7 Ways To Help Seniors Beat The Holiday Blues

As the leaves turn and winter approaches, many of us anticipate the holiday season with joy. We reminisce about the year and look forward to family gatherings. We also browse the Internet for gift ideas, thumb through our favorite recipes, and put on holiday music. Yet, for many, the holiday season inspires loneliness, sadness, and anxiety. Holidays can be particularly difficult for seniors. Many remember a past they can no longer duplicate. Meanwhile, others fret about the demands of holiday entertaining. So, if you’re looking for ways to help seniors beat the holiday blues, read on to discover some of our favorite tips for the season.

Back view of senior man leaning head on hand pensively while sitting at dinner table during Christmas holidays, copy space

Effective Ways To Help Seniors Beat The Holiday Blues

  • Find ways to keep active together. Mild exercise and group activities can help seniors stay upbeat. Alternatively, you can take fun trips to the mall, go out to dinner, attend a play, or even participate in a new hobby together. The goal is to help your loved one stay engaged and happily occupied.
  • Invite seniors to help in preparations. Many seniors are experts at cooking, decorating, and gift-giving. It’s important to realize that seniors often want to be included in holiday planning. So, invite them to make holiday cookies, create simple holiday crafts, or decorate the house.
  • Keep up regular doctor visits. Seniors often hesitate to ask for help during the holiday season. Assure them you’ll still be available to take them to doctors’ appointments. Keep your senior in good health to stave off the likelihood of depression.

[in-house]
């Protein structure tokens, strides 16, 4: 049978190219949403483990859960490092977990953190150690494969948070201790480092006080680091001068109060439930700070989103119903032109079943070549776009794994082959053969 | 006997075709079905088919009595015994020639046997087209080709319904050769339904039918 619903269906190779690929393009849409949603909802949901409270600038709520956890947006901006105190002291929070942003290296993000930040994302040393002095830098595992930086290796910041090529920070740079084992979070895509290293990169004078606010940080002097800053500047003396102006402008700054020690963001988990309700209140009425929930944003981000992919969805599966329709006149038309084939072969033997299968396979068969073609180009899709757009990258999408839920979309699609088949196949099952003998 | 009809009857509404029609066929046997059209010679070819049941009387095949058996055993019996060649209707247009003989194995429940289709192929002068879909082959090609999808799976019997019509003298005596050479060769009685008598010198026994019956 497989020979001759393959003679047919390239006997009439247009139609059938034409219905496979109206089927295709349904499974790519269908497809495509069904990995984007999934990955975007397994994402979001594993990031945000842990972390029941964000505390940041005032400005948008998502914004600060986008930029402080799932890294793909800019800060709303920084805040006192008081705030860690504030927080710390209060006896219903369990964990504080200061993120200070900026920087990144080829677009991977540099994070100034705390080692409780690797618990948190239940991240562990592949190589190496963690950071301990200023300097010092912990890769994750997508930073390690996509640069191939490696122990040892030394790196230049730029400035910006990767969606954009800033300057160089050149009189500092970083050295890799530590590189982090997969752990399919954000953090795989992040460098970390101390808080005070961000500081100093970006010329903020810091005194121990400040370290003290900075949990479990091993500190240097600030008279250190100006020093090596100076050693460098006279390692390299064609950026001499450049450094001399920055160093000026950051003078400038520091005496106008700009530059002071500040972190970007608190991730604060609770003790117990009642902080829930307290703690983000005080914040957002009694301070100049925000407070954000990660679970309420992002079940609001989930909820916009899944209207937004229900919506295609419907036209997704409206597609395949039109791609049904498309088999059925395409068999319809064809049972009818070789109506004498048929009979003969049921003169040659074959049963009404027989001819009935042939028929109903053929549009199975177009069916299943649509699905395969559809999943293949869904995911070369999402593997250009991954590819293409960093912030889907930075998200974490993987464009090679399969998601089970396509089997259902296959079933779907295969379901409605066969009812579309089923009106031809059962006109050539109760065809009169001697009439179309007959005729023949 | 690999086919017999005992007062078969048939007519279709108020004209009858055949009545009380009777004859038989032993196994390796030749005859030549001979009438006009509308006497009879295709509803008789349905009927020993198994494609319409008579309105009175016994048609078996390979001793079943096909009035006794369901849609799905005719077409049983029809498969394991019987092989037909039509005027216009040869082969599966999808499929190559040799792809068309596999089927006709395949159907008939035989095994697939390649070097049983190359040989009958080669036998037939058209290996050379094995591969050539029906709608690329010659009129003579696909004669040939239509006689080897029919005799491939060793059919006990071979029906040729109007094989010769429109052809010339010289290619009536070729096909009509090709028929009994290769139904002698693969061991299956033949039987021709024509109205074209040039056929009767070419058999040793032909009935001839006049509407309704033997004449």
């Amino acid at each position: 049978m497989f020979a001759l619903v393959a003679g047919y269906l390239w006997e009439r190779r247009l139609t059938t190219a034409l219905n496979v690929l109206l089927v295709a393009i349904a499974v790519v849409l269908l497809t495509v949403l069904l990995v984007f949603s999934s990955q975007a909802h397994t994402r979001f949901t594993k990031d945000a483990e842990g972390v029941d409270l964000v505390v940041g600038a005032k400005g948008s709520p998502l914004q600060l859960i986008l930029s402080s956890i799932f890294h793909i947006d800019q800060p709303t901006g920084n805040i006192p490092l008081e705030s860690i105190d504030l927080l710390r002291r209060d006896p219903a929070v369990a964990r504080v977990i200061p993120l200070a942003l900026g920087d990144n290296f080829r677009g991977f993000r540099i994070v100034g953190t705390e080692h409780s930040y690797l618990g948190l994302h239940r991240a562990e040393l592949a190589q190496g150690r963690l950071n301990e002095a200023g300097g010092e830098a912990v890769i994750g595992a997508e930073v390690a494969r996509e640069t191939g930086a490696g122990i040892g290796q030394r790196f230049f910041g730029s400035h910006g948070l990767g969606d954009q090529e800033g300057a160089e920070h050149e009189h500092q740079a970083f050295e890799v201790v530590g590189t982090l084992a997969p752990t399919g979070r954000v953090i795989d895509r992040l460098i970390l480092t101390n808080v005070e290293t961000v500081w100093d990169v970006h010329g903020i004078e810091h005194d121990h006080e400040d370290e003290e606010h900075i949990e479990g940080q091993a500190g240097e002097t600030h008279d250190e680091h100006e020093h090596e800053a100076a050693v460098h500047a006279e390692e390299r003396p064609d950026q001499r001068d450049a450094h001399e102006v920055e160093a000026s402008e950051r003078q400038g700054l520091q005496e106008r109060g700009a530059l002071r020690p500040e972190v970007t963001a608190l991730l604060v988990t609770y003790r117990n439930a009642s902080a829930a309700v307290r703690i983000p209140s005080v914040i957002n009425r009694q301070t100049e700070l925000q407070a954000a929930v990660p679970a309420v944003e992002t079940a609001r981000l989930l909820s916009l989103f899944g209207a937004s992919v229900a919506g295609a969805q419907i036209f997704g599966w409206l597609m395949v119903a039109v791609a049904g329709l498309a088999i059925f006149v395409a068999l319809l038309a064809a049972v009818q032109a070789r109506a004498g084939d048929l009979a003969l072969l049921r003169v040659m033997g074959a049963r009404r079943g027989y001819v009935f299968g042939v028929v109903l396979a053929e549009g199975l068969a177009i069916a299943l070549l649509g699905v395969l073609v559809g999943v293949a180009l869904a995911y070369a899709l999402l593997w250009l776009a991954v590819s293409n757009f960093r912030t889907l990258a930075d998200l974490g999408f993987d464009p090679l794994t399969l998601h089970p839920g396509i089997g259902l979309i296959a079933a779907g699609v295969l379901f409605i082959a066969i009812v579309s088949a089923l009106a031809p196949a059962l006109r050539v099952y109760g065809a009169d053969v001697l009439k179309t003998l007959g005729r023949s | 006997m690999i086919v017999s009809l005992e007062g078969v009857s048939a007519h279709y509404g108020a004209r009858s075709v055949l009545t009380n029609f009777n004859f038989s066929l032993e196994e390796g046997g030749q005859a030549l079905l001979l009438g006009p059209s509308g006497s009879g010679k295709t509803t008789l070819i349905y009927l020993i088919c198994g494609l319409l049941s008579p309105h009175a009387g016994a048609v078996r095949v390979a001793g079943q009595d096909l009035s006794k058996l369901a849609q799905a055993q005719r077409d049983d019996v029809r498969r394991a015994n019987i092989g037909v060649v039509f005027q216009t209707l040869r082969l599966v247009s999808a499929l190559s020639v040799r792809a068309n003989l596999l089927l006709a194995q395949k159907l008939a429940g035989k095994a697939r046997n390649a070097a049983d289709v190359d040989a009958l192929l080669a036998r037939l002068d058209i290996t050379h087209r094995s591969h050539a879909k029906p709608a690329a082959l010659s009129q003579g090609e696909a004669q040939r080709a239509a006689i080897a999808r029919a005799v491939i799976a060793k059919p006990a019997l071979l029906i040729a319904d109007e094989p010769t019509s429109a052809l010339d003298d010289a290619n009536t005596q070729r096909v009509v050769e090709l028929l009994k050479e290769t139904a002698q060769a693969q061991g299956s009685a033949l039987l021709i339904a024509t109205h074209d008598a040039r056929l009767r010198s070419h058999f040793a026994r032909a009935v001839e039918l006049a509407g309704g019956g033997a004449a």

• Share special moments together. Make a simple, delicious dinner, and invite your loved one to share it with you. Reminisce about favorite foods, and ask questions about your loved one’s favorite childhood meals.
  • Plan activities with children. Seniors can benefit greatly from interactions with young children. Youthful antics can entertain and amuse seniors, and shared laughter will brighten everyone’s spirits.
  • Enlist the help of therapy animals. Service animals can inspire calm in people. They don’t have complicated needs and share affection easily. More importantly, they can help contribute to an uplifting atmosphere in your home.
  • Take advantage of natural light. Full-spectrum or natural light is soothing and can mitigate the effects of mood disorders such as seasonal affective disorder. Consider adding full-spectrum light bulbs to your living space during dark winter days.

David York Agency Understands Seniors And Depression

For more about how to help seniors navigate the holiday season, be sure to explore David York Agency’s blog.

If you need more information about David York Agency’s qualified, compassionate caregivers, contact us at 877.216.7676. A free phone consultation can help you decide what services might be best. We aim to provide you and your loved one with the assistance they need. If you’d like to hear more from us, please like us on Facebook or follow us on Twitter, Google+, or LinkedIn.

For immediate help about caring for seniors during the holiday season, contact us.

5 Ways Dementia Caregivers Can Defeat Exhaustion